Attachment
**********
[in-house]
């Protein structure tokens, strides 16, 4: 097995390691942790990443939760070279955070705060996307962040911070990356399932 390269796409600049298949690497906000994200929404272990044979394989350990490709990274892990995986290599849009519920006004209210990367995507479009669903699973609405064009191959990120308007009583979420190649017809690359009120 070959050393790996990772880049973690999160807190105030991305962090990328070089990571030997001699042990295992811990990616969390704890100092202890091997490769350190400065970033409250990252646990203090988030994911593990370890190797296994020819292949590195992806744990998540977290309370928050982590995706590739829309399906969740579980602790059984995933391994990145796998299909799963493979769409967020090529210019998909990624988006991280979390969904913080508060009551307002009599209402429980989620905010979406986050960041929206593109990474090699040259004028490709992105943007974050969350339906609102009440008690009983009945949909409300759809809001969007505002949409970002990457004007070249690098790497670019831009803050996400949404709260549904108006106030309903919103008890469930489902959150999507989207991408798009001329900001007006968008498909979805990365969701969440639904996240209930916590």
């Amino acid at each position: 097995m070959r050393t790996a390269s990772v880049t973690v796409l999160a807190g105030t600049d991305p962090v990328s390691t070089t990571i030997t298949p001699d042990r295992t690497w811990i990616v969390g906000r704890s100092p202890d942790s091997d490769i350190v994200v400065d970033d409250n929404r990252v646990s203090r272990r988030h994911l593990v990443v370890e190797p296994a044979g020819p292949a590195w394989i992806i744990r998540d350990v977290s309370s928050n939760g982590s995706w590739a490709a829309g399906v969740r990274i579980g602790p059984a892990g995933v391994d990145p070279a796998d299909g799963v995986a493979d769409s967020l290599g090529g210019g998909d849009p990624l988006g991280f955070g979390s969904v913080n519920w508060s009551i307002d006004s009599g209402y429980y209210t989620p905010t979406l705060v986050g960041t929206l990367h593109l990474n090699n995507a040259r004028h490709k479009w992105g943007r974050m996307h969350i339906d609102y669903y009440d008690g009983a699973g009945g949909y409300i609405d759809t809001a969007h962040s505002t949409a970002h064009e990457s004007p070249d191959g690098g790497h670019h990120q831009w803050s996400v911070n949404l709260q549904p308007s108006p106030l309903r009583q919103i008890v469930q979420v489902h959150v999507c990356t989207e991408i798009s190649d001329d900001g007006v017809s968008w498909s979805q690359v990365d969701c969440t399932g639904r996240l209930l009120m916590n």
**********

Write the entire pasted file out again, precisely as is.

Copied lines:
[in-house]
């Protein structure tokens, strides 16, 4: 097995390691942790990443939760070279955070705060996307962040911070990356399932 390269796409600049298949690497906000994200929404272990044979394989350990490709990274892990995986290599849009519920006004209210990367995507479009669903699973609405064009191959990120308007009583979420190649017809690359009120 070959050393790996990772880049973690999160807190105030991305962090990328070089990571030997001699042990295992811990990616969390704890100092202890091997490769350190400065970033409250990252646990203090988030994911593990370890190797296994020819292949590195992806744990998540977290309370928050982590995706590739829309399906969740579980602790059984995933391994990145796998299909799963493979769409967020090529210019998909990624988006991280979390969904913080508060009551307002009599209402429980989620905010979406986050960041929206593109990474090699040259004028490709992105943007974050969350339906609102009440008690009983009945949909409300759809809001969007505002949409970002990457004007070249690098790497670019831009803050996400949404709260549904108006106030309903919103008890469930489902959150999507989207991408798009001329900001007006968008498909979805990365969701969440639904996240209930916590």
């Amino acid at each position: 097995m070959r050393t790996a390269s990772v880049t973690v796409l999160a807190g105030t600049d991305p962090v990328s390691t070089t990571i030997t298949p001699d042990r295992t690497w811990i990616v969390g906000r704890s100092p202890d942790s091997d490769i350190v994200v400065d970033d409250n929404r990252v646990s203090r272990r988030h994911l593990v990443v370890e190797p296994a044979g020819p292949a590195w394989i992806i744990r998540d350990v977290s309370s928050n939760g982590s995706w590739a490709a829309g399906v969740r990274i579980g602790p059984a892990g995933v391994d990145p070279a796998d299909g799963v995986a493979d769409s967020l290599g090529g210019g998909d849009p990624l988006g991280f955070g979390s969904v913080n519920w508060s009551i307002d006004s009599g209402y429980y209210t989620p905010t979406l705060v986050g960041t929206l990367h593109l990474n090699n995507a040259r004028h490709k479009w992105g943007r974050m996307h969350i339906d609102y669903y009440d008690g009983a699973g009945g949909y409300i609405d759809t809001a969007h962040s505002t949409a970002h064009e990457s004007p070249d191959g690098g790497h670019h990120q831009w803050s996400v911070n949404l709260q549904p308007s108006p106030l309903r009583q919103i008890v469930q979420v489902h959150v999507c990356t989207e991408i798009s190649d001329d900001g007006v017809s968008w498909s979805q690359v990365d969701c969440t399932g639904r996240l209930l009120m916590n």